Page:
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The team picked by many to finally take the step so many past editions of the St. Louis Blues failed to do – a serious run at the Stanley Cup after regular-season success – may have righted itself.

The Blues went into Sunday night's game against the Vancouver Canucks on a two-game win streak after losing five in a row, and their comeback started when the players finally realized they fell victim to something that often bedevils NHL teams on the rise. After a 6-1 start this season, the Blues started taking their success for granted. They thought their offensive skill would be enough, and it wasn't long before opponents were the ones scoring at will – especially after goaltender Jaroslav Halak was lost to a groin injury and Brian Elliott, who pushed his way into a 1A role with Halak last season, went back to being the goalie who was previously bounced by the Ottawa Senators and Colorado Avalanche.

It was time for head coach Ken Hitchcock, who turned things around last season by forcing the Blues to play hard at both ends of the ice, to light another fire under his charges. Hitchcock says he was not frightened by the team's recent slump, seeing it as a chance to push his players back to a hard-working style that isn't much fun but brings results.

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"The opportunity is to build a team," Hitchcock told the St. Louis Post-Dispatch. "We have a good skill level. We're like every other team that is a budget team, in that you'd always like to have more. But we have a decent team here.

"And what we're trying to do is get this to be a really good team. Not a team with the numbers and names on the back, but a real team. We are learning the lessons that all of these other teams have learned. Are you going to look for space or are you going to start fighting for space? If you're a team, you don't look for space."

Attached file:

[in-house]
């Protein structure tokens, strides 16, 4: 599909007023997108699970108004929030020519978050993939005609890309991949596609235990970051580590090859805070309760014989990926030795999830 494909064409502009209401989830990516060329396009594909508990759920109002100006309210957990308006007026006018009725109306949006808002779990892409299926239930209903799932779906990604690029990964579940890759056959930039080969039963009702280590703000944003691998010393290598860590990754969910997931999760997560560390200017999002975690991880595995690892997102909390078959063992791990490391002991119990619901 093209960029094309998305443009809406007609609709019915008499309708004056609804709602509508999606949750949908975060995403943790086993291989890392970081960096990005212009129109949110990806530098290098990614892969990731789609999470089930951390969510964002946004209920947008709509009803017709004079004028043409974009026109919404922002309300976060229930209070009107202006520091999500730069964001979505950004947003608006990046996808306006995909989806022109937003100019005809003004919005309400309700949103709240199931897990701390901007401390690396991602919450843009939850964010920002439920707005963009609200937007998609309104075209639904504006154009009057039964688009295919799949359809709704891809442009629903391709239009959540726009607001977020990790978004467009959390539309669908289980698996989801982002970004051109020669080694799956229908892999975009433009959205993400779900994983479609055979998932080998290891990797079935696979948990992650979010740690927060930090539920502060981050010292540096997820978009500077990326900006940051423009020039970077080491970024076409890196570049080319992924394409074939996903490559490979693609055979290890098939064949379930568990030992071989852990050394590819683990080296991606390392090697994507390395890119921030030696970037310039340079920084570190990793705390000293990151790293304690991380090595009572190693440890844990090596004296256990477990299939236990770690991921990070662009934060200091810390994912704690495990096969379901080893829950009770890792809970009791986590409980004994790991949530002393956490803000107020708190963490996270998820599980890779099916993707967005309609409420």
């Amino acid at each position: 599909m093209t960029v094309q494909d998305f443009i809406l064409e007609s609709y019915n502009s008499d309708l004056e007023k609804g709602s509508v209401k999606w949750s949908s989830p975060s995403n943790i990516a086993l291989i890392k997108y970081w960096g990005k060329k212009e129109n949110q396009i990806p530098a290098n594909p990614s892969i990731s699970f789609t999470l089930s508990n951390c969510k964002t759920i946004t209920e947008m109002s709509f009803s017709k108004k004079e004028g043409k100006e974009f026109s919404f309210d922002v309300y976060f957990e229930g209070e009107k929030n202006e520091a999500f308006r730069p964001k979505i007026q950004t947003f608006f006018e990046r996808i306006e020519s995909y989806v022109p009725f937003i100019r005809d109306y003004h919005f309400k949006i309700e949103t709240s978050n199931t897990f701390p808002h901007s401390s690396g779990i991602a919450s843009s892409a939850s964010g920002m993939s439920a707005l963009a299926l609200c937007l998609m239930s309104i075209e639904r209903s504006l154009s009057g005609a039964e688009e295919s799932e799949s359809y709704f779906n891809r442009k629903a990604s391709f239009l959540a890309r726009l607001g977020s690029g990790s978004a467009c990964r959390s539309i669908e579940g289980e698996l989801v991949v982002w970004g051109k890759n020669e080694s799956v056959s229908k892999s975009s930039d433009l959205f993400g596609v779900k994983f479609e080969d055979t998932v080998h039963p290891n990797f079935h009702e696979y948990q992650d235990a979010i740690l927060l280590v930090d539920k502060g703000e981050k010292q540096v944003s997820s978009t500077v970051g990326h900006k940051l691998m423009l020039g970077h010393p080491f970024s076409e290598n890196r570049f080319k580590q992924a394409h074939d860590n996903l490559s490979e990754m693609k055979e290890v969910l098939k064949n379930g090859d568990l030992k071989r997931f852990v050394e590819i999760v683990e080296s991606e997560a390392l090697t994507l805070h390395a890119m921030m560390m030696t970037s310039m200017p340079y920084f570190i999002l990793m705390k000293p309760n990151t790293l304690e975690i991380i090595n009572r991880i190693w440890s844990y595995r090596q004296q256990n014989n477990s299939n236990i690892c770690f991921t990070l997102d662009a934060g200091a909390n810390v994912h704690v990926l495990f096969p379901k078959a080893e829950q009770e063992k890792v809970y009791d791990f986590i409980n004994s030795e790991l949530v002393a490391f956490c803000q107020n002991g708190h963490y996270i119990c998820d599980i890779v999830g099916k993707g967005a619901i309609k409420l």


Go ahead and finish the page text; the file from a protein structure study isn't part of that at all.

It is a lesson not easily learned. The Blues showed promise when they started last week's three-game road trip by beating the Detroit Red Wings, and then went into Calgary and whipped the Flames 5-2. But the bad habits returned in Calgary as the Blues loosened up defensively after taking a 2-0 lead and almost let the Flames take over in the last two periods.

Hitchcock kept his players on the bus when they arrived at the Calgary airport following the game last Friday. He let them know turning pucks over and taking bad penalties is not the way to success.

"What we need to do is hard, it's emotional, it's gut-wrenching at times," the coach said. "But man, once you're there, it just seems like it's a lot easier than you thought it would be. But it's going to be difficult getting there."

Hitchcock will know quickly if his team is ready to play hard in front of the net at both ends of the ice. After the Vancouver game, the Blues have back-to-back, home-and-road games Tuesday and Wednesday against the San Jose Sharks and Avalanche, respectively.

Someone to keep an eye on in this stretch of games is rookie goaltender Jake Allen. With Elliott fighting the puck, the 22-year-old Fredericton native was given a start against Detroit, won, and then won again in Calgary, complete with an eye-popping save on Flames winger T.J. Brodie.

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Allen earned his third consecutive start Sunday, with Halak, who says he is 100 per cent, serving as the backup.

Halak is expected to start either Tuesday or Wednesday, and Hitchcock says his plan was to give Elliott the other. Allen's recent play may change that – but it will take more heroics to make Hitchcock break away from his long-term Halak/Elliott tandem.

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About the Author
Hockey columnist

A native of Wainfleet, Ont., David Shoalts joined The Globe in 1984 after working at the Calgary Herald, Calgary Sun and Toronto Sun. He graduated in 1978 from Conestoga College and also attended the University of Waterloo. More

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